It’s no secret that we love WordPress. We enjoy developing websites with it, it allows us to create great functionality for our clients and they love how simple it is for them to manage their content.
WordPress is not perfect though, no system is, and one of it’s main criticisms is it’s speed. However, I don’t believe this to be an inherent problem with WordPress itself, in fact a fresh install with a bit of content is very fast indeed. Instead, through creating a rich and active ecosystem for themes and plugins, WordPress is subject to bloat, poor optimisation and, for those with little experience, an expectation that combining a theme with a bunch of plugins is ‘just going to work’.
It has been proven a number of times, in a number of studies that the loading speed of a website affects a user’s engagement with it and the amount of time they spend navigating it before they decide to leave and go somewhere else. With any kind of marketing it is important to grab the user’s attention and keep it. A slow site can hurt this concept very easily.
Search engines have taken note of this and have started working site speed into their algorithms, with Google announcing back in 2010 that it would be factoring it into their rankings.
“Speeding up websites is important – not just to site owners, but to all Internet users. Faster sites create happy users and we’ve seen in our internal studies that when a site responds slowly, visitors spend less time there. But faster sites don’t just improve user experience; recent data shows that improving site speed also reduces operating costs. Like us, our users place a lot of value in speed – that’s why we’ve decided to take site speed into account in our search rankings. We use a variety of sources to determine the speed of a site relative to other sites”
The first step to achieving optimal performance for any site, not just WordPress, is to ensure that you have appropriate hosting. I say appropriate as there is no one ‘right’ solution. Many hosts will offer different packages, with different specs and allowances. Putting a large, feature rich website with a high volume of traffic on low spec hosting is going to produce an unresponsive website almost instantly. By contrast, putting a small, simple site on a dedicated server with everything turned up to 11 is not going to speed up the site, it’s only going to reduce your bank balance quicker.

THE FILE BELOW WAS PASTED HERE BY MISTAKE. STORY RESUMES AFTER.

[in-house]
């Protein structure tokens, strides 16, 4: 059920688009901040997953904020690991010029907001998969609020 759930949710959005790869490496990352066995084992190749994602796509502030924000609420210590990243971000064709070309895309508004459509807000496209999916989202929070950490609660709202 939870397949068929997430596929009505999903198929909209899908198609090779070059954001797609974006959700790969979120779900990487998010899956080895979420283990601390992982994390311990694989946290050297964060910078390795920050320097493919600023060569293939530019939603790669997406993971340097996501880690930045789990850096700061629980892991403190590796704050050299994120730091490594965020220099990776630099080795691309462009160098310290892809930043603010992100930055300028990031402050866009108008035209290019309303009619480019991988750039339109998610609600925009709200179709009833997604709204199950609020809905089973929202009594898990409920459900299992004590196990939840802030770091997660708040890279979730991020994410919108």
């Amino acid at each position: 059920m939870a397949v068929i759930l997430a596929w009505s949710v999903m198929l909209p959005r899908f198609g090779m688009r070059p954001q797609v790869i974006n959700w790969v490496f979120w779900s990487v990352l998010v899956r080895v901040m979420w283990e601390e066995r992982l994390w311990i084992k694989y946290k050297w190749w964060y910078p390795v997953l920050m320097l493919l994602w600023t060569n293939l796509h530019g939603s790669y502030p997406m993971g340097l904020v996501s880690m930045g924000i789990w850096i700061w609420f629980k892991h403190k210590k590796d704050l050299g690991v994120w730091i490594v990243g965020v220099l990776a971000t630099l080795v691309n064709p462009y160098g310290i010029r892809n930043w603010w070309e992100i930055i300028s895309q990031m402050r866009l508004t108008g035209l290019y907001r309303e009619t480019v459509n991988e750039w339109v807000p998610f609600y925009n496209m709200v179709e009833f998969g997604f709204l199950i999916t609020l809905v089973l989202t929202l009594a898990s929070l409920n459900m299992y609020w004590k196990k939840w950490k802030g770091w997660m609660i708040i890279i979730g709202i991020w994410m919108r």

We will always recommend a hosting package that we feel is appropriate for a project when quoting so there are no hidden cost additions after setting the site live.
The next step is to ensure that the hosting and site are set up to serve content as quickly as possible. We make sure that our WordPress sites use Gzip to compress files when they are sent to the browser, not only speeding up the loading speed of the website, but also reducing the amount of bandwidth used on your hosting. We also make sure that our WordPress sites tell browsers to cache certain resources (such as images for example) so that they are not repeatedly requested from the server, again, speeding up the website (as the resources already exist on the user’s computer) and saving hosting bandwidth.
As I mentioned above, the WordPress ecosystem of themes and plugins is rich and active. While this has an array of benefits for site owners and developers (amateur and professional alike) it is also conducive in allowing those with little or no experience to set up a site using an off-the-shelf theme and a list of plugins as long as your arm.
On it’s own this concept is neither worrying nor damaging, in fact I would encourage anyone to get hold of some hosting and attempt to set up a WordPress site themselves, it is an extremely valuable lesson in how to manage a site from top to bottom and in appreciating the value that we as an agency can offer.
The problem, in terms of site speed, is that many themes and plugins are bloated and combining them without research or experience can be damaging to the performance of a website.
If you do choose to use a pre-built theme, give it a test first. Most theme vendors will have a demo site where you can explore the theme and all of it’s options, so check if that demo is running well.
Following on from the previous point, many themes and plugins will add their own styles and scripts to your website, and if these are not kept in check they can have a big impact on performance.
Combine this theory with compression and browser caching and all of the resources used by your website will be loading as quickly as they can possibly be, speeding up your website, improving user experience and going some of the way to helping your search engine rankings.
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